Q & A: Decline of Manufacturing Injuries

Q & A: Decline of Manufacturing Injuries

Barrett Pryce

Barrett Pryce

Marketing Manager

Barrett Pryce is the Marketing Manager with Vivid Learning Systems, an online safety training provider making life a little easier for safety professionals.

Question: “Can the decline from 1970 to 2009 be attributed to the environment moving from manufacturing environment to a more office based environment for the workforce?”

Answer: Yes, certainly. The gradual introduction of automation in the manufacturing sector also removed personnel from the workforce, year over year, lowering the statistical pool. Also, the combination of outsourcing overseas and enhanced regulation in the U.S., are considered significant factors contributing to the decline in incident and injury rates.  

However, the number of serious injuries and fatality events (SIF) has stabilized on an annual basis.

For more on manufacturing safety, check out:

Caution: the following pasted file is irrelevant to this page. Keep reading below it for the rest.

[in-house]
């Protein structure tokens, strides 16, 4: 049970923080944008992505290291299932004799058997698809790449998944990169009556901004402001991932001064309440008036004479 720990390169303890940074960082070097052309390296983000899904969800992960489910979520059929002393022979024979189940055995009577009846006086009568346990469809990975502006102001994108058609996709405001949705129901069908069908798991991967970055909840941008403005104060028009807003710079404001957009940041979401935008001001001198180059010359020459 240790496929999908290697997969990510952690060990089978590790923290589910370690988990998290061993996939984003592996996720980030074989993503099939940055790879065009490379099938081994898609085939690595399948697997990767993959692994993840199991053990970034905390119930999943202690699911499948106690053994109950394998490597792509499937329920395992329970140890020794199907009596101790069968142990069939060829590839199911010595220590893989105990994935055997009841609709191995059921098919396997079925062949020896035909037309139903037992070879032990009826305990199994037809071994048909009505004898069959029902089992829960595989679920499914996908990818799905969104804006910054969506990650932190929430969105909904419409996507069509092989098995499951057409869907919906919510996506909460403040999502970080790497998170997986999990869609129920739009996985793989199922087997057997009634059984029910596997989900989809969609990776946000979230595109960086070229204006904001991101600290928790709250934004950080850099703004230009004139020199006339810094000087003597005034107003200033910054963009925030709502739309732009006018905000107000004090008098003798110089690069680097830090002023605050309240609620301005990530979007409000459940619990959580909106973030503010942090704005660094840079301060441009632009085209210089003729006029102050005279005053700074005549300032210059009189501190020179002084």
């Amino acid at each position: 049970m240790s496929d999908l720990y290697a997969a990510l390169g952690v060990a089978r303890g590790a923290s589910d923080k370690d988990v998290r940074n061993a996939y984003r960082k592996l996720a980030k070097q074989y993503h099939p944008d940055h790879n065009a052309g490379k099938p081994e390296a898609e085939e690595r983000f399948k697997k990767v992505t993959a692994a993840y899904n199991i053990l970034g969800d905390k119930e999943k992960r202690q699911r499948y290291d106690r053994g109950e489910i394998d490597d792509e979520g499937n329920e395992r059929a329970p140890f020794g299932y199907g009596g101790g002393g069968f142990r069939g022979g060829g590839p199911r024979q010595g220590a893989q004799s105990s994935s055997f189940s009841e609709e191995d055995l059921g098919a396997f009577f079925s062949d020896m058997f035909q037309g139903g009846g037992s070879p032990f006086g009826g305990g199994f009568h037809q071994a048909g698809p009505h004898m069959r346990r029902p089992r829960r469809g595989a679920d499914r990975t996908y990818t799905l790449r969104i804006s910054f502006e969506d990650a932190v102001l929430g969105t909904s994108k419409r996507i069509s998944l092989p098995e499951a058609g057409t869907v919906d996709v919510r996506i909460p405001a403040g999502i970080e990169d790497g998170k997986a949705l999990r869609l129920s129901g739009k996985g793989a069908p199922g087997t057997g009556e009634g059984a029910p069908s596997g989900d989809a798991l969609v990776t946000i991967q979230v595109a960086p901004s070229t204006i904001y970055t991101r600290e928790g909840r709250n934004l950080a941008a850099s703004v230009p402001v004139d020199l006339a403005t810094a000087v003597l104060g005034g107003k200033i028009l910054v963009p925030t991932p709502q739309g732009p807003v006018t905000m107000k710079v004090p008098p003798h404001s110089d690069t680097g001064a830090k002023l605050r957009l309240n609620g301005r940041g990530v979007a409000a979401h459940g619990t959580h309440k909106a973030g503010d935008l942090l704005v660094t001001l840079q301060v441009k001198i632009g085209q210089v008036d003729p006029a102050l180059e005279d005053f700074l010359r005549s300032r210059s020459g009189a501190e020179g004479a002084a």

Manufacturing Safety: Learning from Expensive Lessons in American Industry

An examination of recent OSHA violations at three American manufacturing facilities, with recommendations for improving safety conditions in your organization.

More than 12 million Americans work directly in the manufacturing sector, according to the American Manufacturing Association. While the U.S. manufacturing sector is the most productive in the world—by itself the ninth-largest economy on the globe—it remains today one of the most dangerous industries of employment. And that is a hard truth to escape in any conversation about American manufacturing.

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